Sunset, observed from Batu Bolong Temple
It was an open-air Hindu temple located just right on one of the cliffs that overlook the great Bay of Lombok, and farther west, the Island of the Gods. I had an experience that was almost ecstatic when I set foot on the rocky beach and started to take pictures. Behind me was the temple with the pilgrims of faith praying, beyond me was that orb, shining vermilion blades of flame, taking its course of descent into the embracing sea. I saw the sun disappeared behind the shadow of Bali. As I was taking photographs, I looked over my shoulder. I saw an old man, surely he must be one of the pilgrims, was smiling at me. Peace was written on his face. Before I left, I had a short conversation with him.
Encounter with a Hindu pilgrim
I spent the rest of the evening in my room and around the hotel, except for one occasion I went out. It was a recollection so unbelievably painful and difficult for me to describe on words. But I'm going to write it now.
I was out, walking for a short distance to a small common shop (a 'warung') where I could buy something for dinner. The road was dark and empty. I was just going to cross the street when suddenly I heard a revving sound, but I didn't see the car. Soon I heard the noise of dogs (Lombok is packed with wild dogs and cats) barking and rushing about. A pup jumped to the empty road, right in front of me and, in a split-second, I saw all these things came to life:
A car. It was coming from my left with an alarming velocity. The puppy stared blindly at its headlights. It hit it. The wheels squashed the puppy's head, to be exact. And then the car, still with its crazy speed, vanished to my right. That second expired and the dogs began to howl.
I quickly approached the puppy, as did some people from the shop. The asphalt under its head was smeared with thick, black blood. But the puppy's body was still clean, I found no blood at all, and it was shaking. But right after I had touched it, the shaking stopped abruptly. I touched its head. The skeleton had been smashed and shattered to pieces, that's for sure. Its death was as quick as the accident. Some woman, crying out of shock, carried the body to the roadside. A guy came up with a shovel and started digging. And I ordered dinner. Imagine how it was like to watch a dog's burial before you while you were eating a cup of instant noodle.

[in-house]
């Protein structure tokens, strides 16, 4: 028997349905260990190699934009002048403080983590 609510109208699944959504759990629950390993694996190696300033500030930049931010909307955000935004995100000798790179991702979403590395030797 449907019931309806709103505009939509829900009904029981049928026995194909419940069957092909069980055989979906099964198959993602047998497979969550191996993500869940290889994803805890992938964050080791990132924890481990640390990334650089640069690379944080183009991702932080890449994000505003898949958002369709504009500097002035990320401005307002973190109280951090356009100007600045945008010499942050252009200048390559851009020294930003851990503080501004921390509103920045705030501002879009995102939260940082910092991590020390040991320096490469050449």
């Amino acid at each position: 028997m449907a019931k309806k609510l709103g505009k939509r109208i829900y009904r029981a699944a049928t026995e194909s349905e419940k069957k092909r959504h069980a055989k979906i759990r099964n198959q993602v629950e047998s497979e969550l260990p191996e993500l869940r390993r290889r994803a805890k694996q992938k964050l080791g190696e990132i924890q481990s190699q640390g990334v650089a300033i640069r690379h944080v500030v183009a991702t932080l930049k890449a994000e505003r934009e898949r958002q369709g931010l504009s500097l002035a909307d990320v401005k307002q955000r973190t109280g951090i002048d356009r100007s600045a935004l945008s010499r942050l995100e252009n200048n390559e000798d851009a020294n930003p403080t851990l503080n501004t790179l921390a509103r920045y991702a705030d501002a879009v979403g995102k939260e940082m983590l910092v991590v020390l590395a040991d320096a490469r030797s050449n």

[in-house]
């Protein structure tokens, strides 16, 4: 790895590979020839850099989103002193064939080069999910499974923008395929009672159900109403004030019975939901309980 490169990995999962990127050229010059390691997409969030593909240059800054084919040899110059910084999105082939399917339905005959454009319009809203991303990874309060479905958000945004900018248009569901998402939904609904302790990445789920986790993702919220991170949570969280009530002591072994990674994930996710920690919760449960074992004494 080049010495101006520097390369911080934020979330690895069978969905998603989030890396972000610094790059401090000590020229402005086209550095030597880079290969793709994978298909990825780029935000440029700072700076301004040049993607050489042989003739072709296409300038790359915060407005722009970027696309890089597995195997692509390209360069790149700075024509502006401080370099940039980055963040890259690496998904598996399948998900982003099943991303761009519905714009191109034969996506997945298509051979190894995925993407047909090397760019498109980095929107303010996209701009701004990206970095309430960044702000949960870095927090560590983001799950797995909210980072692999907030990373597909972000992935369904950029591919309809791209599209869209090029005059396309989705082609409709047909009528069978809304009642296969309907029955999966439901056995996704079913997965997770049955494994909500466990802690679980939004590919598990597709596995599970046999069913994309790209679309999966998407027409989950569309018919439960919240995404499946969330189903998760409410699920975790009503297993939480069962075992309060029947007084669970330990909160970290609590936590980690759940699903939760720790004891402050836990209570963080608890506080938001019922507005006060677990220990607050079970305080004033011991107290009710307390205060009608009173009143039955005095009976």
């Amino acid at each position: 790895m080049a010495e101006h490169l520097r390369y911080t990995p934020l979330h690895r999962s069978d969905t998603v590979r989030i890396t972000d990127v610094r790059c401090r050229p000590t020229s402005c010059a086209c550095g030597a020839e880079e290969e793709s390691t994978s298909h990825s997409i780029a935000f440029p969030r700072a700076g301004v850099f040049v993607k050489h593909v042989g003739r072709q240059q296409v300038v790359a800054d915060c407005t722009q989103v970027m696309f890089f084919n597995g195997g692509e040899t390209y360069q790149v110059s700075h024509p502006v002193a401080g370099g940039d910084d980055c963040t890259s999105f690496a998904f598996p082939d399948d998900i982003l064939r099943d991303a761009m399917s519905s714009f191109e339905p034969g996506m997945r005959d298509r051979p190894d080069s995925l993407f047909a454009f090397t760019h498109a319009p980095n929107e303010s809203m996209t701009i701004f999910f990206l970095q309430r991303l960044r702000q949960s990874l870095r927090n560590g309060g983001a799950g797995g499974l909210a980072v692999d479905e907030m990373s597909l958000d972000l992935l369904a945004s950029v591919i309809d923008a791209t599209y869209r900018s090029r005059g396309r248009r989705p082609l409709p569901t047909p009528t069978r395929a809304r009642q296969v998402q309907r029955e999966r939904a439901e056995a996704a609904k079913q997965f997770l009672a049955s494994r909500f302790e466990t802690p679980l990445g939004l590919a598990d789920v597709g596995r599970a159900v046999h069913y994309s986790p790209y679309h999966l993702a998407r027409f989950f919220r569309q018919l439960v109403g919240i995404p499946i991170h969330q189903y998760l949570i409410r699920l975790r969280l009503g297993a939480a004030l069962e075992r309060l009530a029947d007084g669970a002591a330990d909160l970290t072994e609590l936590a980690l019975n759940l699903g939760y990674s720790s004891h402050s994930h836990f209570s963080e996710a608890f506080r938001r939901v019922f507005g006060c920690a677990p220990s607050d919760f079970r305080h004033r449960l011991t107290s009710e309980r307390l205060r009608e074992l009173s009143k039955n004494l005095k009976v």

Saturday, July 9th
I woke up at exactly 4 pm, just like yesterday. But now I had to pack my things up before I fly. At somewhere to five the hotel's car had brought me and another guest to Selaparang Airport. "Once again I'm here, but now, instead of joyful hellos, I have to say goodbye," I talked to myself. My plane took off at half past six and I still enjoyed, even with an awkward feeling of leaving too soon, the spellbinding sight of sunrise, from the oval window beside me.
From the windowpane
I'm not so sure I know how to write a concluding paragraph to all the experience I've had during my four-day trip to Lombok. But perhaps a few lines from Yann Martel's novel Self could convey it best, and with this I would also like to pay my respect to the great travelers such as himself:
"Travelling alone is like an extended daydream. You catch the sights, you watch the people, you admire the scenery, all the while inventing your own company and your own scenarios, on your own time and at your own pace. It's the only way to travel, if you can stand the regular loneliness, which often I couldn't. But thank God there were the easy friendships of fellow travellers, friendships that lasted an hour or three days, a meal or a train ride, that were a gold-mine of travel lore and useful information, that always started with "Where are you from?" and ended, when you felt like turning left, not right, with a simple, honest "Bye.""
Where I stayed